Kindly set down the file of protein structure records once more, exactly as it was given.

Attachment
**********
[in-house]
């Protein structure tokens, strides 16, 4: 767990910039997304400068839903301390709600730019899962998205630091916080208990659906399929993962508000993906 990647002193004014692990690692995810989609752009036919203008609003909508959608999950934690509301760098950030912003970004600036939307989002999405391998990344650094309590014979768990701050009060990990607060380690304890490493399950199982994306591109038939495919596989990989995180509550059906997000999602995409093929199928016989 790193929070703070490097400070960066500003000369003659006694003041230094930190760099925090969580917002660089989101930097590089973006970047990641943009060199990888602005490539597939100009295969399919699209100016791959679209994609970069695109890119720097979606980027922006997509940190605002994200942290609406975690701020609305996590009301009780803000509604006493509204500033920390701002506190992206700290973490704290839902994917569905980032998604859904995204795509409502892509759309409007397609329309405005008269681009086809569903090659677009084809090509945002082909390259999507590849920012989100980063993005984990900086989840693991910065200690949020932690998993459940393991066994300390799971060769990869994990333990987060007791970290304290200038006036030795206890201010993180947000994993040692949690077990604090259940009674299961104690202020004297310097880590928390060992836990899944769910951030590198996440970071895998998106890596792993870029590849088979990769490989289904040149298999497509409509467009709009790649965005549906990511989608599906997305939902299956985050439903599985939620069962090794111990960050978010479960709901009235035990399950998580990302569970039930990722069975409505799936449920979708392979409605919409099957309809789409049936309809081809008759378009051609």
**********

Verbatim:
[in-house]
């Protein structure tokens, strides 16, 4: 767990910039997304400068839903301390709600730019899962998205630091916080208990659906399929993962508000993906 990647002193004014692990690692995810989609752009036919203008609003909508959608999950934690509301760098950030912003970004600036939307989002999405391998990344650094309590014979768990701050009060990990607060380690304890490493399950199982994306591109038939495919596989990989995180509550059906997000999602995409093929199928016989 790193929070703070490097400070960066500003000369003659006694003041230094930190760099925090969580917002660089989101930097590089973006970047990641943009060199990888602005490539597939100009295969399919699209100016791959679209994609970069695109890119720097979606980027922006997509940190605002994200942290609406975690701020609305996590009301009780803000509604006493509204500033920390701002506190992206700290973490704290839902994917569905980032998604859904995204795509409502892509759309409007397609329309405005008269681009086809569903090659677009084809090509945002082909390259999507590849920012989100980063993005984990900086989840693991910065200690949020932690998993459940393991066994300390799971060769990869994990333990987060007791970290304290200038006036030795206890201010993180947000994993040692949690077990604090259940009674299961104690202020004297310097880590928390060992836990899944769910951030590198996440970071895998998106890596792993870029590849088979990769490989289904040149298999497509409509467009709009790649965005549906990511989608599906997305939902299956985050439903599985939620069962090794111990960050978010479960709901009235035990399950998580990302569970039930990722069975409505799936449920979708392979409605919409099957309809789409049936309809081809008759378009051609």